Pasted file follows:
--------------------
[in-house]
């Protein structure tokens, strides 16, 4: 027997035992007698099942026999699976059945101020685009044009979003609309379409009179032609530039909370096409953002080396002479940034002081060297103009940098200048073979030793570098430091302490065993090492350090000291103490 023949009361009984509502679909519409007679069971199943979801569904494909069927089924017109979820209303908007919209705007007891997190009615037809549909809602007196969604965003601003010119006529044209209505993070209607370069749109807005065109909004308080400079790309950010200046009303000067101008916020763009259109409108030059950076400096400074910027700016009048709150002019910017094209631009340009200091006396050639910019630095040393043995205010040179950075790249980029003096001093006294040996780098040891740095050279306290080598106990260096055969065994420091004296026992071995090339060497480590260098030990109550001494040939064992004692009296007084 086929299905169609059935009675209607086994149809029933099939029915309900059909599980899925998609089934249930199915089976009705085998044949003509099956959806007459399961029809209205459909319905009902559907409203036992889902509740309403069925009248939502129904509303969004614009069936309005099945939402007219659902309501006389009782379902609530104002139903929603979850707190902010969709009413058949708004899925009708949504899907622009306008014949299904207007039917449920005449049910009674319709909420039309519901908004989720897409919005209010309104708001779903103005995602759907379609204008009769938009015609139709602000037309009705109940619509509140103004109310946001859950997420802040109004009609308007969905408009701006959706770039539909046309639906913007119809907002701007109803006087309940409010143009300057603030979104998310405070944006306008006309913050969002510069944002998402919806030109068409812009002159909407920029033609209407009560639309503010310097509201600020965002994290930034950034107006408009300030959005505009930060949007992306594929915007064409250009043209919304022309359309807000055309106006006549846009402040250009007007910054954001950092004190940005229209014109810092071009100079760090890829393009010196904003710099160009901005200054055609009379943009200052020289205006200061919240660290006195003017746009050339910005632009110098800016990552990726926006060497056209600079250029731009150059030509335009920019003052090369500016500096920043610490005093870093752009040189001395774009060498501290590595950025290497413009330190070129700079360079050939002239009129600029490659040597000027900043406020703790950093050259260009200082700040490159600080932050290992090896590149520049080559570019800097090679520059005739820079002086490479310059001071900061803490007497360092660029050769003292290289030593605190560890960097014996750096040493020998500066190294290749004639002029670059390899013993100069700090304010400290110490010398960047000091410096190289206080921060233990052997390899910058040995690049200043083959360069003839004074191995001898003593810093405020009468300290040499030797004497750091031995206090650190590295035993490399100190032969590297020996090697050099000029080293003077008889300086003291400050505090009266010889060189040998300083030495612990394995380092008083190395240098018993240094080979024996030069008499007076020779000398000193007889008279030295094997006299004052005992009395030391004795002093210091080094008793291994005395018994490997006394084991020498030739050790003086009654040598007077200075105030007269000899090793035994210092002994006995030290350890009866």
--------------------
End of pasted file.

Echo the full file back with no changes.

[in-house]
């Protein structure tokens, strides 16, 4: 027997035992007698099942026999699976059945101020685009044009979003609309379409009179032609530039909370096409953002080396002479940034002081060297103009940098200048073979030793570098430091302490065993090492350090000291103490 023949009361009984509502679909519409007679069971199943979801569904494909069927089924017109979820209303908007919209705007007891997190009615037809549909809602007196969604965003601003010119006529044209209505993070209607370069749109807005065109909004308080400079790309950010200046009303000067101008916020763009259109409108030059950076400096400074910027700016009048709150002019910017094209631009340009200091006396050639910019630095040393043995205010040179950075790249980029003096001093006294040996780098040891740095050279306290080598106990260096055969065994420091004296026992071995090339060497480590260098030990109550001494040939064992004692009296007084 086929299905169609059935009675209607086994149809029933099939029915309900059909599980899925998609089934249930199915089976009705085998044949003509099956959806007459399961029809209205459909319905009902559907409203036992889902509740309403069925009248939502129904509303969004614009069936309005099945939402007219659902309501006389009782379902609530104002139903929603979850707190902010969709009413058949708004899925009708949504899907622009306008014949299904207007039917449920005449049910009674319709909420039309519901908004989720897409919005209010309104708001779903103005995602759907379609204008009769938009015609139709602000037309009705109940619509509140103004109310946001859950997420802040109004009609308007969905408009701006959706770039539909046309639906913007119809907002701007109803006087309940409010143009300057603030979104998310405070944006306008006309913050969002510069944002998402919806030109068409812009002159909407920029033609209407009560639309503010310097509201600020965002994290930034950034107006408009300030959005505009930060949007992306594929915007064409250009043209919304022309359309807000055309106006006549846009402040250009007007910054954001950092004190940005229209014109810092071009100079760090890829393009010196904003710099160009901005200054055609009379943009200052020289205006200061919240660290006195003017746009050339910005632009110098800016990552990726926006060497056209600079250029731009150059030509335009920019003052090369500016500096920043610490005093870093752009040189001395774009060498501290590595950025290497413009330190070129700079360079050939002239009129600029490659040597000027900043406020703790950093050259260009200082700040490159600080932050290992090896590149520049080559570019800097090679520059005739820079002086490479310059001071900061803490007497360092660029050769003292290289030593605190560890960097014996750096040493020998500066190294290749004639002029670059390899013993100069700090304010400290110490010398960047000091410096190289206080921060233990052997390899910058040995690049200043083959360069003839004074191995001898003593810093405020009468300290040499030797004497750091031995206090650190590295035993490399100190032969590297020996090697050099000029080293003077008889300086003291400050505090009266010889060189040998300083030495612990394995380092008083190395240098018993240094080979024996030069008499007076020779000398000193007889008279030295094997006299004052005992009395030391004795002093210091080094008793291994005395018994490997006394084991020498030739050790003086009654040598007077200075105030007269000899090793035994210092002994006995030290350890009866």